The meaningful polls. With minds at last as concentrated on voting as they are ever likely to be, this is the time to start taking the opinion polls seriously. And unless the people of New South Wales have been party to one of the greatest ever deceptions in the history of political polling, Labor is on the verge of a humiliating defeat.

Battling to save the profits of European banks. The task of preventing the major banks of Germany, France and the UK from having to write down billions of euros worth of loans to ailing European states is reaching another crisis point since the Portuguese Parliament refused to support a tough budget. Bloomberg reports “two European officials with direct knowledge of the matter” saying a bailout for Portugal  by the European Union and the International Monetary Fund may total as much as €70 billion ($99 billion). That is dependent, of course, on the country agreeing to cop the tough terms that would go along with the loans — something that must be open to some doubt. What happens if Portugal simply reneges on its debts, goodness knows but the banks that lent to them during the boom years would suffer horrendous losses.

Then there are still the problems remaining of Ireland and Greece and how they will cope with the repayment task set for them in return for their bailout billions. That the financial markets are sceptical about the future is shown in interest rates for both countries being at or near record highs.

Hurt by the GST. The major brewers currently lamenting a wave of price cutting by the major liquor retailers can blame John Howard and his goods and services tax for the start of their problems. One side effect of that taxation change was to remove sales tax — something that was applied to imported beers at a rate of 15% but which did not apply to the local product. It was a wonderful form of protection.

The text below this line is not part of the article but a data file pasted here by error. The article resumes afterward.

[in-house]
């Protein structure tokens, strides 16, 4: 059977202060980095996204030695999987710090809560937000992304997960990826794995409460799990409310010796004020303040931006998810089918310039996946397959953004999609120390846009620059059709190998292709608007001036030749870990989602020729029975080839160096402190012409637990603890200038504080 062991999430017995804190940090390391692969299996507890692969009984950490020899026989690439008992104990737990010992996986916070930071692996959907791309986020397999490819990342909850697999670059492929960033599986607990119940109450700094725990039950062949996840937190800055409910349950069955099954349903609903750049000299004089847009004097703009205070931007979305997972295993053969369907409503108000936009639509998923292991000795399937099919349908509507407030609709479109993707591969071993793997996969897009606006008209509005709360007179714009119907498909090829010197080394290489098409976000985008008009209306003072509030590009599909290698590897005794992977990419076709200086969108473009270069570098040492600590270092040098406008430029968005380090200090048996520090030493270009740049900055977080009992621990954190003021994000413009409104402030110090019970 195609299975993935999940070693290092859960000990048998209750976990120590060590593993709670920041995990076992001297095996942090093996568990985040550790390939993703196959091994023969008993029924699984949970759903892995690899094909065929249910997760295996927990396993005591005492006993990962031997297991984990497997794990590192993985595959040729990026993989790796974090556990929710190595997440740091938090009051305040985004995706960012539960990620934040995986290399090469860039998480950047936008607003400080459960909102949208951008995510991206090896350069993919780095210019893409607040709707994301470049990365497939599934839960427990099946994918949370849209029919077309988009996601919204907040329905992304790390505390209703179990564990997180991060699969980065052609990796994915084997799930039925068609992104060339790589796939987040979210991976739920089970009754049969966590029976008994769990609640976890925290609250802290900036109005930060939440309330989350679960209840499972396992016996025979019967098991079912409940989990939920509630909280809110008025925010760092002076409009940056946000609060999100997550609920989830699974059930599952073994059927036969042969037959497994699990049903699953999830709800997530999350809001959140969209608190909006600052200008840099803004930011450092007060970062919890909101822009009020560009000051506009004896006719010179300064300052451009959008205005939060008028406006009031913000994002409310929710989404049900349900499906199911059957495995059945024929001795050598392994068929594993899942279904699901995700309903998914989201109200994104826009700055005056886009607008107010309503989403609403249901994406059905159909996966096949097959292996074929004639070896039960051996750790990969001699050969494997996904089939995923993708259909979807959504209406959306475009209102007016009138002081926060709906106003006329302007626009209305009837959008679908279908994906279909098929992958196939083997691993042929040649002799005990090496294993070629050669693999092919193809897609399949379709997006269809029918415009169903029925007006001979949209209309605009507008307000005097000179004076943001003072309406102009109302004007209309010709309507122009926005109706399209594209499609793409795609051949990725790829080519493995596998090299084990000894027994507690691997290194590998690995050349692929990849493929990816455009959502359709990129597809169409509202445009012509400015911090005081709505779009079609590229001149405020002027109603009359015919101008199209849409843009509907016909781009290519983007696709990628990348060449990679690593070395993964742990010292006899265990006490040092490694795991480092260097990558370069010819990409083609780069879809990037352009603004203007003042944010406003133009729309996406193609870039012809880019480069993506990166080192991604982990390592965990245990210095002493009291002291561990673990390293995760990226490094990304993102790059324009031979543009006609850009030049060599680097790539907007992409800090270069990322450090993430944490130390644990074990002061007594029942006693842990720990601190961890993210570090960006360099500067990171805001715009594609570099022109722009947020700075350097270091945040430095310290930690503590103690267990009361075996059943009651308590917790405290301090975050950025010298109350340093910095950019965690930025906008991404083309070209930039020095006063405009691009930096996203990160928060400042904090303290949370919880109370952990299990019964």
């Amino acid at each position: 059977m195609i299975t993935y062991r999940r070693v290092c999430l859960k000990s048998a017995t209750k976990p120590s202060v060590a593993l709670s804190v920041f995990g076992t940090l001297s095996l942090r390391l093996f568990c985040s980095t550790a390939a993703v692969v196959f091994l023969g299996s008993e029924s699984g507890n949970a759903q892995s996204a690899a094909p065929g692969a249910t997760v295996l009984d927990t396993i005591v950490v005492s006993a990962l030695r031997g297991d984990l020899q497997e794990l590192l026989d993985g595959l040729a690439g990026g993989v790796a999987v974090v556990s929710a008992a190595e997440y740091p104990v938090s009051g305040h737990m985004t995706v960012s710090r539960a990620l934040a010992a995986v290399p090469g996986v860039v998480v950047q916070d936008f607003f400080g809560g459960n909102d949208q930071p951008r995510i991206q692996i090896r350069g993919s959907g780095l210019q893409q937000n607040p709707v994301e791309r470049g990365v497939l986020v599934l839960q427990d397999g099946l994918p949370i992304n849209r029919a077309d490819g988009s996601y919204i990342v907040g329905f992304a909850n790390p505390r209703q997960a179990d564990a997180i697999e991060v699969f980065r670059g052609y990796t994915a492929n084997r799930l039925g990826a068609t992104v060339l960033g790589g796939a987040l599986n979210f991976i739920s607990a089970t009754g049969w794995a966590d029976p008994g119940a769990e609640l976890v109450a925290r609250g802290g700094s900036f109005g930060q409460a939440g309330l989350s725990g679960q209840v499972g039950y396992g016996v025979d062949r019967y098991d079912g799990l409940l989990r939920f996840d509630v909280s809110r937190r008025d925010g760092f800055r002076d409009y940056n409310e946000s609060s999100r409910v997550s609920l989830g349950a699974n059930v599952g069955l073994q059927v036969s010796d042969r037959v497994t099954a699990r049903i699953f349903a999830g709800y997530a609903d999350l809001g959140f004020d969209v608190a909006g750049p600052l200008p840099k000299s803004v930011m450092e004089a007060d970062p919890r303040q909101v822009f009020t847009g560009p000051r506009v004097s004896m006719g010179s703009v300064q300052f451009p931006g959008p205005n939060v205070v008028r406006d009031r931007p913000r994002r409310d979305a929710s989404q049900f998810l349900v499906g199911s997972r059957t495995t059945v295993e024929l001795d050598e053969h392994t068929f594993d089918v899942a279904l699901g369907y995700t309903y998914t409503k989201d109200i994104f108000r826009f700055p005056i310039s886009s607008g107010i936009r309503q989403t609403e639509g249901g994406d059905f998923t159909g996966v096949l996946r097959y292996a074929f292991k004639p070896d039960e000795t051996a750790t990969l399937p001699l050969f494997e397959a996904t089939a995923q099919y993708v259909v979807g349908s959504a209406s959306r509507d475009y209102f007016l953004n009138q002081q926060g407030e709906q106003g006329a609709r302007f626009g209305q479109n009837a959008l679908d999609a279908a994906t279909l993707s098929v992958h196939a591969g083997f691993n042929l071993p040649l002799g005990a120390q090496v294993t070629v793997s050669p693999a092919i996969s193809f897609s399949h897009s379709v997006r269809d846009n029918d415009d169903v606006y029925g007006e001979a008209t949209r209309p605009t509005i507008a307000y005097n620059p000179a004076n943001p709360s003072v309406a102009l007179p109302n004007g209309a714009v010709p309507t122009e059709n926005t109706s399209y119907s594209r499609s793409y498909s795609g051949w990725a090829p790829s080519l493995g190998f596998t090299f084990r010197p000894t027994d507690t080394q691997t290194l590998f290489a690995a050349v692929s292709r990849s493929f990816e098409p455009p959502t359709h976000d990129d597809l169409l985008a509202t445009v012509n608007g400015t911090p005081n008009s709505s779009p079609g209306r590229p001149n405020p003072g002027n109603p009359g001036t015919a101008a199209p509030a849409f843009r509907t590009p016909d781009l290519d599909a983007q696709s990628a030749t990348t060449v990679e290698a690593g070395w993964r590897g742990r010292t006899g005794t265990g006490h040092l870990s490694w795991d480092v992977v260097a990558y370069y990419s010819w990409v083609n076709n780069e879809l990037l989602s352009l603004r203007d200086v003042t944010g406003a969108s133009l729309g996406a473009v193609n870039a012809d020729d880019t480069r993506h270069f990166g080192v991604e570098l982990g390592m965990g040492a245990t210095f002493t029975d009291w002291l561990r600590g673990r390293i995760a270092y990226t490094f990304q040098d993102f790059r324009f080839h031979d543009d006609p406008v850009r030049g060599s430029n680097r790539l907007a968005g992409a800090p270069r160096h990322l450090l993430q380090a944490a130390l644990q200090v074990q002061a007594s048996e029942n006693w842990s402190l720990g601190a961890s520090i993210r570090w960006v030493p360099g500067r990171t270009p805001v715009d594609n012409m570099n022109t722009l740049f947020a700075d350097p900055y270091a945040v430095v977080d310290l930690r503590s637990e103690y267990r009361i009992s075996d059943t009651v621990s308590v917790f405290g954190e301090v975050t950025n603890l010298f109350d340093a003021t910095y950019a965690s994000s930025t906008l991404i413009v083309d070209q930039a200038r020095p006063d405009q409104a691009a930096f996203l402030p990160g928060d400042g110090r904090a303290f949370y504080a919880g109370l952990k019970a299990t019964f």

Since then the two majors — Coles and Woolworths — have realised that imported beer can be competitive with the VBs of the world despite the extra freight cost. So if Foster’s tries to get too tough in trying to stop retail sales at less than cost, it had better prepare for even bigger displays of imported alternatives.

Maximum Arctic ice at record low. Arctic sea ice likely reached its maximum extent for the year, at 14.64 million square kilometers on March 7. That was 1.2 million square kilometres below the 1979 to 2000 average of 15.86 million square kilometres, and equal (within 0.1%) to 2006 for the lowest maximum extent in the satellite record.

The graph above shows daily Arctic sea ice extent as of March 22, 2011, along with daily ice extents for 2006, which had the previous lowest maximum extent, and 2007, the year with the lowest minimum extent in September. Light blue indicates 2011, green shows 2007, light green shows 2006, and dark gray shows the 1979 to 2000 average. The grey area around the average line shows the two standard deviation range of the data.

The National Snow and Ice Data Centre reports there is still a chance that the ice extent could expand again. Sea ice extent in February and March tends to be quite variable, because ice near the edge is thin and often quite dispersed. The thin ice is highly sensitive to weather, moving or melting quickly in response to changing winds and temperatures, and it often oscillates near the maximum extent for several days or weeks, as it has done this year.